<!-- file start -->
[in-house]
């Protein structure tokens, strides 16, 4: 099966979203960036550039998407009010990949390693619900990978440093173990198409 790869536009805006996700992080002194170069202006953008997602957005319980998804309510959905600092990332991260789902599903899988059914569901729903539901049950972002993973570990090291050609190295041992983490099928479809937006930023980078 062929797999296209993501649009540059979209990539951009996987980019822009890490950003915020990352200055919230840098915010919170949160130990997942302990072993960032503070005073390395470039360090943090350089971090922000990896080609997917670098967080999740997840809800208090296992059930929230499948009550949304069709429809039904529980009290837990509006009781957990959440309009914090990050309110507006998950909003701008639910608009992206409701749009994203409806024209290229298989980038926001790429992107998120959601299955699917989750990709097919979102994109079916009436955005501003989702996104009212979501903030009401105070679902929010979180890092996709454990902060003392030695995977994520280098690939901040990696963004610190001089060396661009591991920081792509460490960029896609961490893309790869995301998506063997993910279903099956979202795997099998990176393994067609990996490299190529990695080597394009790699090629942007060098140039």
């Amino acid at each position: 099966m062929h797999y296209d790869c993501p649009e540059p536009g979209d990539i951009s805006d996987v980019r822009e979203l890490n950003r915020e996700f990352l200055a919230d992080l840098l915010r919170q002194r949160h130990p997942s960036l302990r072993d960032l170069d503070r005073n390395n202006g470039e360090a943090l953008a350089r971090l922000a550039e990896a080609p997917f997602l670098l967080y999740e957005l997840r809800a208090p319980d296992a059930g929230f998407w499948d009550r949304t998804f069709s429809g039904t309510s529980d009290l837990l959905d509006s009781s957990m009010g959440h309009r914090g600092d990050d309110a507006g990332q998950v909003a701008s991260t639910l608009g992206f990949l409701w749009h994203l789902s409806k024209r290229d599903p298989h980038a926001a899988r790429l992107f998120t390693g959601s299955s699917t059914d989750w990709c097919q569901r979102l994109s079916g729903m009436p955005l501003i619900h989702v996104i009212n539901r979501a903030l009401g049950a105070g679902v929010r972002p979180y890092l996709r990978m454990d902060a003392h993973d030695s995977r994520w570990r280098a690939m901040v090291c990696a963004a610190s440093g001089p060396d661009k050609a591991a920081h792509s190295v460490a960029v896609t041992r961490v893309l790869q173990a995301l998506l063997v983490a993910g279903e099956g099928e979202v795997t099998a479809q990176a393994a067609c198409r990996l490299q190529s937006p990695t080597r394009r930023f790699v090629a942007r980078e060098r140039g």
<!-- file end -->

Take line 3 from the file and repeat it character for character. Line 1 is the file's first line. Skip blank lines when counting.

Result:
């Amino acid at each position: 099966m062929h797999y296209d790869c993501p649009e540059p536009g979209d990539i951009s805006d996987v980019r822009e979203l890490n950003r915020e996700f990352l200055a919230d992080l840098l915010r919170q002194r949160h130990p997942s960036l302990r072993d960032l170069d503070r005073n390395n202006g470039e360090a943090l953008a350089r971090l922000a550039e990896a080609p997917f997602l670098l967080y999740e957005l997840r809800a208090p319980d296992a059930g929230f998407w499948d009550r949304t998804f069709s429809g039904t309510s529980d009290l837990l959905d509006s009781s957990m009010g959440h309009r914090g600092d990050d309110a507006g990332q998950v909003a701008s991260t639910l608009g992206f990949l409701w749009h994203l789902s409806k024209r290229d599903p298989h980038a926001a899988r790429l992107f998120t390693g959601s299955s699917t059914d989750w990709c097919q569901r979102l994109s079916g729903m009436p955005l501003i619900h989702v996104i009212n539901r979501a903030l009401g049950a105070g679902v929010r972002p979180y890092l996709r990978m454990d902060a003392h993973d030695s995977r994520w570990r280098a690939m901040v090291c990696a963004a610190s440093g001089p060396d661009k050609a591991a920081h792509s190295v460490a960029v896609t041992r961490v893309l790869q173990a995301l998506l063997v983490a993910g279903e099956g099928e979202v795997t099998a479809q990176a393994a067609c198409r990996l490299q190529s937006p990695t080597r394009r930023f790699v090629a942007r980078e060098r140039g």